“Almost” does not count in most human activities, and especially not in politics. So, if the right to vote is only when you are 18 years old, then that right does not exist for anybody who is 17-going-on-18, i.e., almost 18 years old.
Passage of Proposition 18 would allow a 17-year-old to participate in primaries and any other elections held during the Election Year if they can prove that they will be 18 by the time of the General Election. In California since the primaries are held approximately eight months before the final election, somebody of age seventeen and four months could vote. One major problem has to do with the effect on Primary Elections. Very simply, 17-year-old youngsters in California have been exposed during their formative years to a most liberal school system, so they have not had a chance to gain much experience beyond the education system. Youngsters at that age are engaged in gaining experience to develop the skills necessary to evaluate complex political issues. We should not be burdening these young people to make fundamental decisions that may have a profound effect on their future as well as the rest of the society.
Consider some specific issues regarding our own election process. The California election system has what is called the top two primary system. That is, regardless of how many candidates are competing for a given position such as Assembly person or State Senator, only the top two vote getters in the primary election can make into the General Election. If a 17-year-old gets a chance to vote, that would certainly bias the top-two system, favoring the most liberal candidates.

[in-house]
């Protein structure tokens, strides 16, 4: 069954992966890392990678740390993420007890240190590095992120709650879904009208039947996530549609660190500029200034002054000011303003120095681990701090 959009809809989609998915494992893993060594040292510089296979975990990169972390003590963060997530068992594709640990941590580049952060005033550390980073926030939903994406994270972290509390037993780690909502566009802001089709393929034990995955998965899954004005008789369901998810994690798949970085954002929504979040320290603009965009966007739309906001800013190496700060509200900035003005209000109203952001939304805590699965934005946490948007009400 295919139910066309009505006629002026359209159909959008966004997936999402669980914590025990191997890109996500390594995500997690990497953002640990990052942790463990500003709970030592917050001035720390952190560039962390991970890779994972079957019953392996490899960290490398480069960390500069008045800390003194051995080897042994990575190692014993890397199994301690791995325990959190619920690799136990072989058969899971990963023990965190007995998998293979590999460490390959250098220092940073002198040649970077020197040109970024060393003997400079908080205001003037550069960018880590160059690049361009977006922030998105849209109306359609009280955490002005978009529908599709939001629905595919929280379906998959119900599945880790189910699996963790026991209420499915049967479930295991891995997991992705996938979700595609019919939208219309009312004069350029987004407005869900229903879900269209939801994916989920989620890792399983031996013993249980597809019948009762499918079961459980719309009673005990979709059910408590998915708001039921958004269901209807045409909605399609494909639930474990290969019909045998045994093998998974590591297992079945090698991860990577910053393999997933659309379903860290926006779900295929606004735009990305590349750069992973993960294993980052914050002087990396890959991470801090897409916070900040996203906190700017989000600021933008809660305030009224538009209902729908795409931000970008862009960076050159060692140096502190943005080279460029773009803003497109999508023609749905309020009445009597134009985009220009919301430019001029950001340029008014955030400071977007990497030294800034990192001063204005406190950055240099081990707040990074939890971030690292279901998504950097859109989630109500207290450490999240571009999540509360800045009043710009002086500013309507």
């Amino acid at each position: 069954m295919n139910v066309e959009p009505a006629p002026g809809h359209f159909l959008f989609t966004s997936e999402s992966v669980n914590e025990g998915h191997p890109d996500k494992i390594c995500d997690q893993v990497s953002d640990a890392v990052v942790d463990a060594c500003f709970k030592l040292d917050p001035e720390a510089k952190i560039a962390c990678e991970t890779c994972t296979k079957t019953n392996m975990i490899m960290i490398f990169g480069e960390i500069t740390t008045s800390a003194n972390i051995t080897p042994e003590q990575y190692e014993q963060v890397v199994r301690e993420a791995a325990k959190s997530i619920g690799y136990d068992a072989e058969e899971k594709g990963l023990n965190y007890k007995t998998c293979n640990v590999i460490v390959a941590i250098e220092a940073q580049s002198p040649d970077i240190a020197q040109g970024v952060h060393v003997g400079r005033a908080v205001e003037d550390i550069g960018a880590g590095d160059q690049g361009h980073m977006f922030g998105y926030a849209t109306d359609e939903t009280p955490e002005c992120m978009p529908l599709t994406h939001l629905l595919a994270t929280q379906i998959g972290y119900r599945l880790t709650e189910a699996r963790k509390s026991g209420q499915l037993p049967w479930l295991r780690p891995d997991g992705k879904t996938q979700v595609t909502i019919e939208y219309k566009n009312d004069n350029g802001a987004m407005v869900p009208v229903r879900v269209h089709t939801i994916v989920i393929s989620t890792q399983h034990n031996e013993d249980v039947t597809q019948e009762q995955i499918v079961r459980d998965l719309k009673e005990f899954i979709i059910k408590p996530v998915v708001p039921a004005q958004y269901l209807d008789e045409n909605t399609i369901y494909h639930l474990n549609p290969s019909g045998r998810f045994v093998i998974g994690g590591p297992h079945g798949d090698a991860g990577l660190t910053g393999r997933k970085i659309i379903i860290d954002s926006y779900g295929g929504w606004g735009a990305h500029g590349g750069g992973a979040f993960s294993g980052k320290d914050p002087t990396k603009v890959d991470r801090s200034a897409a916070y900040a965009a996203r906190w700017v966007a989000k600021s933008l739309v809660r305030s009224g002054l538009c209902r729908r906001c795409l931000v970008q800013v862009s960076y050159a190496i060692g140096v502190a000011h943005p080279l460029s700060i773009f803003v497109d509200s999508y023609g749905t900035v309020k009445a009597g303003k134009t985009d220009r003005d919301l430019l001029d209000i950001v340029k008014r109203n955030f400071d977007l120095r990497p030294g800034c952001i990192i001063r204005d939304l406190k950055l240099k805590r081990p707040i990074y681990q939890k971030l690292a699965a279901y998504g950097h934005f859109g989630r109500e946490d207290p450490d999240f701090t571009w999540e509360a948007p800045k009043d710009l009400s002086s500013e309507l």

In addition to selecting candidates, many primary elections also include financial matters such as school bonds and tax measures. Gaining knowledge on such issues requires a certain amount of lived experience, usually not possible for 17-year-old youngsters. Also, from experience in Primary Elections, the percentage of eligible voters who vote is low, so a large number of 17-year-old voters might allow high-school youngsters to decide such important issues for the rest of the population. These minors cannot effectively represent the general population. As a matter of fact, this proposition should have been created to reflect reality and recognize an increase in the age for voting so as to allow young voters time to gain enough experience to judge whether or not the doctrines inculcated in school are appropriate to the challenges involved.
This proposition is largely unfair for minority youngsters, who in certain localities represent a large part of the population. At age 17, most of them would be still in school and living at home; they would not have yet faced the real world they would be asked to make decisions on that could influence their lives. One may ask, why stop at young voters? Why not apply the same principle to foreigners residing in our state so that they could vote in primaries if they can prove that they would become citizens by the time of the General Election? To illustrate the absurdity of such ideas, consider the Census: Should a mother expecting a child eight months before the end of the census year be able to count that child as a member of the population when allocating congressional seats?
Finally, as already noted, there is also a fiscal effect that could be in the millions of dollars because many 17 year olds do not yet have a driver’s license. We are already burdened by enough taxes; we do not need additional expenses to try to lengthen how long politicians stay in power. Proposition 18 will in no way improve the life of California citizens, and its only purpose is political advantage. Any proposition created by politicians should be analyzed under a microscope. Vote no on Proposition 18.
Correction: This op-ed has been corrected to state that the right to vote is at age 18, not at age 17 as an editing error originally had it.